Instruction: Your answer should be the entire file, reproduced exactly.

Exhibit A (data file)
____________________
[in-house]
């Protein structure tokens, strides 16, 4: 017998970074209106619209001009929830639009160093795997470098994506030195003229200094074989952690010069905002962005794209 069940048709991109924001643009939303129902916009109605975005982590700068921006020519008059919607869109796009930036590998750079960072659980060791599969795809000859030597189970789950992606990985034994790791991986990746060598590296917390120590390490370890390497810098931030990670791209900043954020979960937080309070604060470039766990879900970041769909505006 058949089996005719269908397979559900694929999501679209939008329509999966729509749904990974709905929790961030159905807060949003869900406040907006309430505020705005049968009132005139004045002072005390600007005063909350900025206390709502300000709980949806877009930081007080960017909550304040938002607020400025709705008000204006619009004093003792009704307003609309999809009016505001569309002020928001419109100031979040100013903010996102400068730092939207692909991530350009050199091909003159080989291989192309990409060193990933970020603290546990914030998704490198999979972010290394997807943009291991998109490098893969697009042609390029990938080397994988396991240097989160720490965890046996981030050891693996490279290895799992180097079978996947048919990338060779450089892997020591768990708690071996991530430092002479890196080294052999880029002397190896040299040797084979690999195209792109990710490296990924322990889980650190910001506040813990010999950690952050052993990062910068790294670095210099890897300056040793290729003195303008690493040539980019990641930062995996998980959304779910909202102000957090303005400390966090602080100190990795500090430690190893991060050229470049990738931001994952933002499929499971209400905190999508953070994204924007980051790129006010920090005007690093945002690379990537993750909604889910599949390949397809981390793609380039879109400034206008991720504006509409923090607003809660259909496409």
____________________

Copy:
[in-house]
């Protein structure tokens, strides 16, 4: 017998970074209106619209001009929830639009160093795997470098994506030195003229200094074989952690010069905002962005794209 069940048709991109924001643009939303129902916009109605975005982590700068921006020519008059919607869109796009930036590998750079960072659980060791599969795809000859030597189970789950992606990985034994790791991986990746060598590296917390120590390490370890390497810098931030990670791209900043954020979960937080309070604060470039766990879900970041769909505006 058949089996005719269908397979559900694929999501679209939008329509999966729509749904990974709905929790961030159905807060949003869900406040907006309430505020705005049968009132005139004045002072005390600007005063909350900025206390709502300000709980949806877009930081007080960017909550304040938002607020400025709705008000204006619009004093003792009704307003609309999809009016505001569309002020928001419109100031979040100013903010996102400068730092939207692909991530350009050199091909003159080989291989192309990409060193990933970020603290546990914030998704490198999979972010290394997807943009291991998109490098893969697009042609390029990938080397994988396991240097989160720490965890046996981030050891693996490279290895799992180097079978996947048919990338060779450089892997020591768990708690071996991530430092002479890196080294052999880029002397190896040299040797084979690999195209792109990710490296990924322990889980650190910001506040813990010999950690952050052993990062910068790294670095210099890897300056040793290729003195303008690493040539980019990641930062995996998980959304779910909202102000957090303005400390966090602080100190990795500090430690190893991060050229470049990738931001994952933002499929499971209400905190999508953070994204924007980051790129006010920090005007690093945002690379990537993750909604889910599949390949397809981390793609380039879109400034206008991720504006509409923090607003809660259909496409």